[JG] When we're talking about empirical work, I think many of us have in mind some notion of big objective easily quantifiable data but the kind of research that you're doing it sounds like is a little bit different. Can you explain a little bit about how you get at the gap as you put it?

[ST] Sure. So that's correct that imperial legal scholarship has been more recently defined as largely quantitative, doing lots of statistics, etcetera. But there's a large portion of people who also do what's called qualitative empirical work here. So I do – I go into the field and I interview research subjects. I do what's called ethnography which means I go into a field. I go into an organization for example and I spend a lot of time watching the organization, the people, the interactions on the ground and I'm there for a very long time so long that I start to see repetitive behaviors and I can start to deduce findings if you will. And so, I do participant observation, I do interviews, I do archival historical work which means I go into archives and I collect lots of history on a statute for example or an organization for example and I code or use various empirical tools to make findings. So empirical legal scholarship I think is defined more properly, defined more broadly as including both qualitative empirical work and quantitative empirical work.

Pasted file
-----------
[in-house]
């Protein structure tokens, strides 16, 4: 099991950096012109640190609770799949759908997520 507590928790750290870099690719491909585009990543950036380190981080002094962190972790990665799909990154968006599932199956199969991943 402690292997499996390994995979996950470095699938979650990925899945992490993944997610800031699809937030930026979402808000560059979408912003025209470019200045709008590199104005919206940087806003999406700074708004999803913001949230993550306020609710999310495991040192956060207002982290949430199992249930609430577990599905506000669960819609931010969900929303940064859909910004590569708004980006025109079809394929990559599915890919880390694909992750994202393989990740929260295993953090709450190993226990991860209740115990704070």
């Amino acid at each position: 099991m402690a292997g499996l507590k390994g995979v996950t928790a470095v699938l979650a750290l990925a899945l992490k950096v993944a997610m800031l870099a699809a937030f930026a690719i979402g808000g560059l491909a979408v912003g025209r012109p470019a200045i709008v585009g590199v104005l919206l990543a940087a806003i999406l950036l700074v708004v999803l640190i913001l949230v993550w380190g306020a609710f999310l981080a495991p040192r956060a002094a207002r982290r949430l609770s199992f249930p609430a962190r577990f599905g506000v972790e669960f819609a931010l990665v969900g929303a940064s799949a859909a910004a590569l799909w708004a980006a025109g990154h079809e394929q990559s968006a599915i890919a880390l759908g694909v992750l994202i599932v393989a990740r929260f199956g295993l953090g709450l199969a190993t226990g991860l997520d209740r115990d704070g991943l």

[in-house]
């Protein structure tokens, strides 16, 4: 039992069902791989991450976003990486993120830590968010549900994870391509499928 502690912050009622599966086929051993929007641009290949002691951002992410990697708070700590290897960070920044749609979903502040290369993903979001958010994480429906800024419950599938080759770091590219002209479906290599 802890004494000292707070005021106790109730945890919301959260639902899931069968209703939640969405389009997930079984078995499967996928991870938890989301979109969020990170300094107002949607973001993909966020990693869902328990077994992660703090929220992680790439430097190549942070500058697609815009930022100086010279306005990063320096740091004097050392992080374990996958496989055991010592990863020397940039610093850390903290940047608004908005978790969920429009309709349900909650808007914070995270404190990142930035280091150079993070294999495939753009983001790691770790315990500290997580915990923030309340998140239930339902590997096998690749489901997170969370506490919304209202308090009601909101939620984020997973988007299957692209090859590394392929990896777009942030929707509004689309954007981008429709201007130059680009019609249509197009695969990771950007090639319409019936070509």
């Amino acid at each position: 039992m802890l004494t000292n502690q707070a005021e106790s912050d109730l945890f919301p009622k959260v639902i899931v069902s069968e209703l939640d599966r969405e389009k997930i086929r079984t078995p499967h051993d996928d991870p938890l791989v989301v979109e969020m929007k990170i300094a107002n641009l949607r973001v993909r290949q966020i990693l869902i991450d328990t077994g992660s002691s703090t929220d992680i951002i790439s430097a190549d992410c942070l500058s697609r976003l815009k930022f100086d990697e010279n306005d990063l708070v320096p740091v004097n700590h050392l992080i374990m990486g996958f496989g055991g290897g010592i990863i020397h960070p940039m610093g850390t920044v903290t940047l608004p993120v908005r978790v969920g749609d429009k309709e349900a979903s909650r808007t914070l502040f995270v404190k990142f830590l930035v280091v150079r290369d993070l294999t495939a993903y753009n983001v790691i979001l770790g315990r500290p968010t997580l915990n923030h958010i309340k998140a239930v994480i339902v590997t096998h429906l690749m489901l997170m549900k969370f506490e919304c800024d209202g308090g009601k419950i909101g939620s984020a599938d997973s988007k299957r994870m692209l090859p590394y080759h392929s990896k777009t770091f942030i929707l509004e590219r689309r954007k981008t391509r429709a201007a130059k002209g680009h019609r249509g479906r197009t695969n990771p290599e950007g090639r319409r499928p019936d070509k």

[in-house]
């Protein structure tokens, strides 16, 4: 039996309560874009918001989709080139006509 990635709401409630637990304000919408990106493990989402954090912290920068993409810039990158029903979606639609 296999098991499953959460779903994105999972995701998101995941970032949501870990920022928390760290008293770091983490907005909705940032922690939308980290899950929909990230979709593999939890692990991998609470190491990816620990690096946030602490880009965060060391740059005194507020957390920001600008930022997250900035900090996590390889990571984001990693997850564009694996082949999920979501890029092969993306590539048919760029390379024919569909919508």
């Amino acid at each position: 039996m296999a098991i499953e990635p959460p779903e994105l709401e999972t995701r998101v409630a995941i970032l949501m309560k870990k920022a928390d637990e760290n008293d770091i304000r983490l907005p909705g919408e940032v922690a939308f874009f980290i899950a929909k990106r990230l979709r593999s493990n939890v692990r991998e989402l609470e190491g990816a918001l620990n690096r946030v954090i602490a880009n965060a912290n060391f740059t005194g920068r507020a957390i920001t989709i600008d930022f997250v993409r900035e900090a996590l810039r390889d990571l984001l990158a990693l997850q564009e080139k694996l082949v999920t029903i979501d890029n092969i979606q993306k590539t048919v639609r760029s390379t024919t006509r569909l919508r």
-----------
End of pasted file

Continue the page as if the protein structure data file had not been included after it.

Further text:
[JG] It sounds like what you're doing is dare I say, kind of like being a reporter.